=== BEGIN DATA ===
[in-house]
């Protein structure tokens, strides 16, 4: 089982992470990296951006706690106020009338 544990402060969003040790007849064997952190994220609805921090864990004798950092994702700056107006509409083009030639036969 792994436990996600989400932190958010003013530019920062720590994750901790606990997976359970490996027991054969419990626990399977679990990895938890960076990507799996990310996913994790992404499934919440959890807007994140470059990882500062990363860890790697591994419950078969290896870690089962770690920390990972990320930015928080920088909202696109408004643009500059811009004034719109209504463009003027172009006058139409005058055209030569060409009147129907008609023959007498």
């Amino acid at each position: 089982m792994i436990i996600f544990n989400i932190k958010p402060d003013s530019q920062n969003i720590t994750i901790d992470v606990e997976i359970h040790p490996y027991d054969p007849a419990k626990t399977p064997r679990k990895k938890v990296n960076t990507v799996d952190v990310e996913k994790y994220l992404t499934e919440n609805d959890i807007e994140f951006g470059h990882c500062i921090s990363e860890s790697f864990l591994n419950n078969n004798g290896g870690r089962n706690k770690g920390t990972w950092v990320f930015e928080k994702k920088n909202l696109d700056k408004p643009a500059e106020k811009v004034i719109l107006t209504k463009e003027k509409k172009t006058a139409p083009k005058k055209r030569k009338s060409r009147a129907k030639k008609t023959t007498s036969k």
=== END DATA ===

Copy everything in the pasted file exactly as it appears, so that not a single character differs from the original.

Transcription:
[in-house]
């Protein structure tokens, strides 16, 4: 089982992470990296951006706690106020009338 544990402060969003040790007849064997952190994220609805921090864990004798950092994702700056107006509409083009030639036969 792994436990996600989400932190958010003013530019920062720590994750901790606990997976359970490996027991054969419990626990399977679990990895938890960076990507799996990310996913994790992404499934919440959890807007994140470059990882500062990363860890790697591994419950078969290896870690089962770690920390990972990320930015928080920088909202696109408004643009500059811009004034719109209504463009003027172009006058139409005058055209030569060409009147129907008609023959007498």
């Amino acid at each position: 089982m792994i436990i996600f544990n989400i932190k958010p402060d003013s530019q920062n969003i720590t994750i901790d992470v606990e997976i359970h040790p490996y027991d054969p007849a419990k626990t399977p064997r679990k990895k938890v990296n960076t990507v799996d952190v990310e996913k994790y994220l992404t499934e919440n609805d959890i807007e994140f951006g470059h990882c500062i921090s990363e860890s790697f864990l591994n419950n078969n004798g290896g870690r089962n706690k770690g920390t990972w950092v990320f930015e928080k994702k920088n909202l696109d700056k408004p643009a500059e106020k811009v004034i719109l107006t209504k463009e003027k509409k172009t006058a139409p083009k005058k055209r030569k009338s060409r009147a129907k030639k008609t023959t007498s036969k």